There are approximately 72 hours left. My freedom has an expiration date, I’m afraid. School is starting in three days. Oh, I don’t mean to be thaaaaaaat dramatic. Technically I won’t be losing my actual freedom (and I know there are places where people—especially women—truly don’t have freedom of choice so I must keep my situation in perspective). But the school year is a marathon I’m not ready for yet. A few days ago I opened an email from the school and—no exaggeration—it had a nineteen-page newsletter attached. Nineteen. A lot of it didn’t really apply to our family, but still. I guess they want us to jump in with both feet. School’s coming, whether I’m ready or not.
Where did summer go? For a season filled with longer days of sunlight, it sure sped by in an instant. I know what the problem is. Summer is too short. They expect us to decompress from the frantic pace of the school year in nine or ten short weeks. (Note to universe: the weekend is also too short.) I spent the first two weeks exhausted from the final lap in the school year. Finally I regained some energy, and then it was time to tackle the things we’d put off during the school year. For us, summer is less stressful in that there aren’t as many fixed deadlines about what time to get to places, and what is due when. But maybe the idea that summer will be calmer is just an illusion. Well, in all honesty, some of it is me. I say I want relaxation but I find new projects if I have more than a few days of lull. I joined the community garden this summer, which was great. Then I decided to paint the mural there, which took several weeks, and that was all my choice. But I still feel like I could use an extension on summer. If you can get one from the IRS, shouldn’t you be able to get one from elementary school?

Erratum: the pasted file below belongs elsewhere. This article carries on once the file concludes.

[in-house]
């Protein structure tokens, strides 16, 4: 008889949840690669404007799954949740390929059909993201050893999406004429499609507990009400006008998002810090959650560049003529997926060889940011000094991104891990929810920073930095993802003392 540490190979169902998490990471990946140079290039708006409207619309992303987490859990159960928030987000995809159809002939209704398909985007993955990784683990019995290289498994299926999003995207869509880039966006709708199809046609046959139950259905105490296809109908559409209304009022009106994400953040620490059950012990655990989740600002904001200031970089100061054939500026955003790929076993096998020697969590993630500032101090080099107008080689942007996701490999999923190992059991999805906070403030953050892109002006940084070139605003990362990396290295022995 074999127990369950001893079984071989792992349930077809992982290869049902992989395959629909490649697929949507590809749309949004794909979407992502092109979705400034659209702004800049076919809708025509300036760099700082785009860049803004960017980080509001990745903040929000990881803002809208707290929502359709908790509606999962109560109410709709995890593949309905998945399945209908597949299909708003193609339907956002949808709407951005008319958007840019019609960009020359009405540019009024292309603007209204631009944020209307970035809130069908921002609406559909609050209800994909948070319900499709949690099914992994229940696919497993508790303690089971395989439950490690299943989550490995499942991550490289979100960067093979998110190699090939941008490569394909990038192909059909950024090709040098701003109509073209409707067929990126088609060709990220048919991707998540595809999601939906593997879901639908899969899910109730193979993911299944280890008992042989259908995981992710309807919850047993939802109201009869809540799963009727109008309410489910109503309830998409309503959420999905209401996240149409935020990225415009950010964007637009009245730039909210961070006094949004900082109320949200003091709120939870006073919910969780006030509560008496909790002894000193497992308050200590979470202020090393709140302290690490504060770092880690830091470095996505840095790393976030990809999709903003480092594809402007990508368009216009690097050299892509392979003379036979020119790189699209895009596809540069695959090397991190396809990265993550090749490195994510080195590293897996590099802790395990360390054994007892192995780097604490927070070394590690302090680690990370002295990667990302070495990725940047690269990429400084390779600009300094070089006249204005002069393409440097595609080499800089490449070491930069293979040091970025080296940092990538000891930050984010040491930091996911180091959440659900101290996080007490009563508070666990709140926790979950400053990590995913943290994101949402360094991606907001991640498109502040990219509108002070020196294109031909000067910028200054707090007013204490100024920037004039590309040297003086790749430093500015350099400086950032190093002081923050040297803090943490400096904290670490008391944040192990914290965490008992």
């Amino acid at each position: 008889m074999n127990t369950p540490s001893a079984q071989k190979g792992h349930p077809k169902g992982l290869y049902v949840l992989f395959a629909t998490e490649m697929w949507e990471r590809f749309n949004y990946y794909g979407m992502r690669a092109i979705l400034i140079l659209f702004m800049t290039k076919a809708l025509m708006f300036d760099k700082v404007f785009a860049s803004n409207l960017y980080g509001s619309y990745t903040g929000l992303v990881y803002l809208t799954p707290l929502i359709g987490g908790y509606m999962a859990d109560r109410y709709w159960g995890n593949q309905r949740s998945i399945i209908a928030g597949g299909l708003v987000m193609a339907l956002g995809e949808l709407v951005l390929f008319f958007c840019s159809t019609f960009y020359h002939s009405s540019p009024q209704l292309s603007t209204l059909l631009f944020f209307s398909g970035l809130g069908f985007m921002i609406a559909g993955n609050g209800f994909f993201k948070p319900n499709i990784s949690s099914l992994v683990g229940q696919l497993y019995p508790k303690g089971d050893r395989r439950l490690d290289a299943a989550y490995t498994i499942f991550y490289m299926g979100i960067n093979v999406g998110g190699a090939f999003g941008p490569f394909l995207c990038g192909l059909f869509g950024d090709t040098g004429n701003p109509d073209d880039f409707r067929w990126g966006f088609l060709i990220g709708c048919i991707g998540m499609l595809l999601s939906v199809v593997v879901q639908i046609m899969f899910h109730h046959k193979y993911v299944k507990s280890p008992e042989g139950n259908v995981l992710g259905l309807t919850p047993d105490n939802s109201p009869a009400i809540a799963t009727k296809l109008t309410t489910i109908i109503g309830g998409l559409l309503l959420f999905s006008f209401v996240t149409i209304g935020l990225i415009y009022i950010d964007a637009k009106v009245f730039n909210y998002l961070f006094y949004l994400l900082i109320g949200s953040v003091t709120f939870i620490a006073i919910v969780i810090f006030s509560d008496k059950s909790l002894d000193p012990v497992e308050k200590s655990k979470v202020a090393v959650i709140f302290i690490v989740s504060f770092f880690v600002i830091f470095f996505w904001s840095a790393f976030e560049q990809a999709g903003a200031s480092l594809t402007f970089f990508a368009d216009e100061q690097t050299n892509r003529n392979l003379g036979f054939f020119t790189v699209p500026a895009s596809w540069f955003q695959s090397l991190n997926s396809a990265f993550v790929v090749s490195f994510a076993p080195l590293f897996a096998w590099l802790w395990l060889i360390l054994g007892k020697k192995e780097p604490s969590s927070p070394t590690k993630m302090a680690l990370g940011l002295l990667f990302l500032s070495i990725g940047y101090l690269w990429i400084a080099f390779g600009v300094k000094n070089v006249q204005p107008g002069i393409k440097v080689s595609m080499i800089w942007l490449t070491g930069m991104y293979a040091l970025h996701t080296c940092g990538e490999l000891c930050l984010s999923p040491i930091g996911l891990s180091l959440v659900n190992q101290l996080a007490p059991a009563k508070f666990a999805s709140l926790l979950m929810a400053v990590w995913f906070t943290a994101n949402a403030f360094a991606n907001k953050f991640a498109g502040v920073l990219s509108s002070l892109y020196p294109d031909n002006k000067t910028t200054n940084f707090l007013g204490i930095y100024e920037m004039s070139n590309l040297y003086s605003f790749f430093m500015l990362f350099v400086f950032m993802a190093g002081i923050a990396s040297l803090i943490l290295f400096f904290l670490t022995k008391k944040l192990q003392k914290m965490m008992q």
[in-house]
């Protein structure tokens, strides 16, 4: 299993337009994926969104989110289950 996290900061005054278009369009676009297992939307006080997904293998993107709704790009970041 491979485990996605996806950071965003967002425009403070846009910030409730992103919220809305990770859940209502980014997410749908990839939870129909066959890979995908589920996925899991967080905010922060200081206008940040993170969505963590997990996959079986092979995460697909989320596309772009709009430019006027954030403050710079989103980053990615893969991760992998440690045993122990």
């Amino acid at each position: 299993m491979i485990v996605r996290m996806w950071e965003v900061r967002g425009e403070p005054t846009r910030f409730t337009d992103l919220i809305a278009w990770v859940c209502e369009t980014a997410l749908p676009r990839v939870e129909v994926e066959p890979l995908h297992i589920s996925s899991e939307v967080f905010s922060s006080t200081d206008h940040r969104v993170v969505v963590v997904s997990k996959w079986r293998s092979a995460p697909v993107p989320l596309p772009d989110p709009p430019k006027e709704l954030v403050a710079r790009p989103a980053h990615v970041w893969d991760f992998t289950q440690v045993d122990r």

I will confess that there’s one thing that I’m a little excited about this fall: Halloween. Oh, I’m still dragging my feet, wanting to hold onto the last wisps of summer, but yesterday in Michaels (my favorite store) I was checking out the Halloween decorations. (They were set up July 5, I presume, as a nocturnal band of elves took down the red, white and blue.) Halloween is pure fun.
But let’s get back to the complaint at hand: the start of school. I’m so not ready for the endless cycle of packing lunches, prying sleepy eyes open each morning, racing against the clock to get there, nagging about homework, coaching through book reports, the tangle of cars in the parking lot, and repeating every day for nine months.
But there will be good moments too, I know. Seeing familiar faces, dressing up for Halloween, and marveling over how much the kids are learning.